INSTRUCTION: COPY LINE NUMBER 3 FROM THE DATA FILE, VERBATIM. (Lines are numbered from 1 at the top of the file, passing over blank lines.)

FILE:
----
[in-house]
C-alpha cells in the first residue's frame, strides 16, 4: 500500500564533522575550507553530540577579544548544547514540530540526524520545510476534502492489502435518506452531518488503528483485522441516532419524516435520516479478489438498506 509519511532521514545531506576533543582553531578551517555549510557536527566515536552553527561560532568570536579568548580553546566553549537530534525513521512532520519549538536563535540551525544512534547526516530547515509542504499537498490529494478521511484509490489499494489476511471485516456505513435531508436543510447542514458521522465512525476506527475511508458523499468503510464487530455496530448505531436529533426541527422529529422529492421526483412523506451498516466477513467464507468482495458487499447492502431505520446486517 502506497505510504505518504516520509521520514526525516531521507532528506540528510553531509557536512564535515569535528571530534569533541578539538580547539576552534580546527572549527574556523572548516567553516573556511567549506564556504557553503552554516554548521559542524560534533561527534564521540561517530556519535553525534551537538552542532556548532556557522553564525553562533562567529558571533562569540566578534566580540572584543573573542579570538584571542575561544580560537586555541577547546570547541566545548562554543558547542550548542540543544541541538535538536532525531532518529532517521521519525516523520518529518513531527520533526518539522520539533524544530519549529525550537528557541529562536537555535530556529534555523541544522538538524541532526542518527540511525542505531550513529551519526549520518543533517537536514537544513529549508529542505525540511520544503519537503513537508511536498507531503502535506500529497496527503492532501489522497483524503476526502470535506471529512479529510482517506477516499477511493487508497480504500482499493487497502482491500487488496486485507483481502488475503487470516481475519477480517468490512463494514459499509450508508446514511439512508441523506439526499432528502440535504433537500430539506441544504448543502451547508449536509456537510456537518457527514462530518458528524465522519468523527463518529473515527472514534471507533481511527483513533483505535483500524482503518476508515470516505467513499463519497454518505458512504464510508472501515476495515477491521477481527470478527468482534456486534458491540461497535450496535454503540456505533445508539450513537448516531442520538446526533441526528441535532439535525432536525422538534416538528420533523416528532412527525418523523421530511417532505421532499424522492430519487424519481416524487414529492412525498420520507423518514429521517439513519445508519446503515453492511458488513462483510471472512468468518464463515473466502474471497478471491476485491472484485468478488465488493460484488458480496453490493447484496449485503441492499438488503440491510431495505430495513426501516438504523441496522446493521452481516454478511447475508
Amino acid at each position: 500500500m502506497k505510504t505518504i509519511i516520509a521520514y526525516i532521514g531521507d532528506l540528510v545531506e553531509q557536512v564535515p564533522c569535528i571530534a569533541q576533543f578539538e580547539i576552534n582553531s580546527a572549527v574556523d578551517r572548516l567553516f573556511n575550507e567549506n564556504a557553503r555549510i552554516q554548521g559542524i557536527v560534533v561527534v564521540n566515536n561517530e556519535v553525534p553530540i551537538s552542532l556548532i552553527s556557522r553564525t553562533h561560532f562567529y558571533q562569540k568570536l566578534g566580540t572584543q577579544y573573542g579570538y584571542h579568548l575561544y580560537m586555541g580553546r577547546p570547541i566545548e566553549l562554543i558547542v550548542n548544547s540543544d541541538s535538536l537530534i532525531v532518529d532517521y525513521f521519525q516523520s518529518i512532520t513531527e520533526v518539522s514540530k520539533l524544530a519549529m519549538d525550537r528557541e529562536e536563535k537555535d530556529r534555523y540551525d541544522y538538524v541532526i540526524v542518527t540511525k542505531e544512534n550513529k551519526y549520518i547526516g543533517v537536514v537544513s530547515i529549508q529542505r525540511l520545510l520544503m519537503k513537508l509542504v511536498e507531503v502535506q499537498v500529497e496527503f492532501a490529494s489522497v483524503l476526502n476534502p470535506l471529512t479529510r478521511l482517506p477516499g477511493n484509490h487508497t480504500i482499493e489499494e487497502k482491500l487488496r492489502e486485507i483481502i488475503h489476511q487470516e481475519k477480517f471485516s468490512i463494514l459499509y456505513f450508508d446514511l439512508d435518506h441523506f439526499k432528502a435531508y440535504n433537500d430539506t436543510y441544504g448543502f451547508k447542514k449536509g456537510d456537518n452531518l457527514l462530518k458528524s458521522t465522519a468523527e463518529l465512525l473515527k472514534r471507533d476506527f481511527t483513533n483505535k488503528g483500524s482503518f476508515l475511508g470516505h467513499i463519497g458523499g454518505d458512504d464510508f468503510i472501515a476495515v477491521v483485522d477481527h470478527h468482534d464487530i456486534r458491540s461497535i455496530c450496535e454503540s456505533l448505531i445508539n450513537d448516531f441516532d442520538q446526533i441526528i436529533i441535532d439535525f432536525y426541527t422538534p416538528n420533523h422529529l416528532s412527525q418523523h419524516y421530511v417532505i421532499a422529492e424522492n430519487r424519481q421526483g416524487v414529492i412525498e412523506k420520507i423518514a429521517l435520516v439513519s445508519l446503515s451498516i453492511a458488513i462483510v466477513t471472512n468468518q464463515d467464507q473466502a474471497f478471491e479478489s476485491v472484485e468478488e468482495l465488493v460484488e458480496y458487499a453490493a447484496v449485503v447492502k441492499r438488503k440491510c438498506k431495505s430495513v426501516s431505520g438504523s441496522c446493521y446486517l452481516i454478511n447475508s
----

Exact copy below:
Amino acid at each position: 500500500m502506497k505510504t505518504i509519511i516520509a521520514y526525516i532521514g531521507d532528506l540528510v545531506e553531509q557536512v564535515p564533522c569535528i571530534a569533541q576533543f578539538e580547539i576552534n582553531s580546527a572549527v574556523d578551517r572548516l567553516f573556511n575550507e567549506n564556504a557553503r555549510i552554516q554548521g559542524i557536527v560534533v561527534v564521540n566515536n561517530e556519535v553525534p553530540i551537538s552542532l556548532i552553527s556557522r553564525t553562533h561560532f562567529y558571533q562569540k568570536l566578534g566580540t572584543q577579544y573573542g579570538y584571542h579568548l575561544y580560537m586555541g580553546r577547546p570547541i566545548e566553549l562554543i558547542v550548542n548544547s540543544d541541538s535538536l537530534i532525531v532518529d532517521y525513521f521519525q516523520s518529518i512532520t513531527e520533526v518539522s514540530k520539533l524544530a519549529m519549538d525550537r528557541e529562536e536563535k537555535d530556529r534555523y540551525d541544522y538538524v541532526i540526524v542518527t540511525k542505531e544512534n550513529k551519526y549520518i547526516g543533517v537536514v537544513s530547515i529549508q529542505r525540511l520545510l520544503m519537503k513537508l509542504v511536498e507531503v502535506q499537498v500529497e496527503f492532501a490529494s489522497v483524503l476526502n476534502p470535506l471529512t479529510r478521511l482517506p477516499g477511493n484509490h487508497t480504500i482499493e489499494e487497502k482491500l487488496r492489502e486485507i483481502i488475503h489476511q487470516e481475519k477480517f471485516s468490512i463494514l459499509y456505513f450508508d446514511l439512508d435518506h441523506f439526499k432528502a435531508y440535504n433537500d430539506t436543510y441544504g448543502f451547508k447542514k449536509g456537510d456537518n452531518l457527514l462530518k458528524s458521522t465522519a468523527e463518529l465512525l473515527k472514534r471507533d476506527f481511527t483513533n483505535k488503528g483500524s482503518f476508515l475511508g470516505h467513499i463519497g458523499g454518505d458512504d464510508f468503510i472501515a476495515v477491521v483485522d477481527h470478527h468482534d464487530i456486534r458491540s461497535i455496530c450496535e454503540s456505533l448505531i445508539n450513537d448516531f441516532d442520538q446526533i441526528i436529533i441535532d439535525f432536525y426541527t422538534p416538528n420533523h422529529l416528532s412527525q418523523h419524516y421530511v417532505i421532499a422529492e424522492n430519487r424519481q421526483g416524487v414529492i412525498e412523506k420520507i423518514a429521517l435520516v439513519s445508519l446503515s451498516i453492511a458488513i462483510v466477513t471472512n468468518q464463515d467464507q473466502a474471497f478471491e479478489s476485491v472484485e468478488e468482495l465488493v460484488e458480496y458487499a453490493a447484496v449485503v447492502k441492499r438488503k440491510c438498506k431495505s430495513v426501516s431505520g438504523s441496522c446493521y446486517l452481516i454478511n447475508s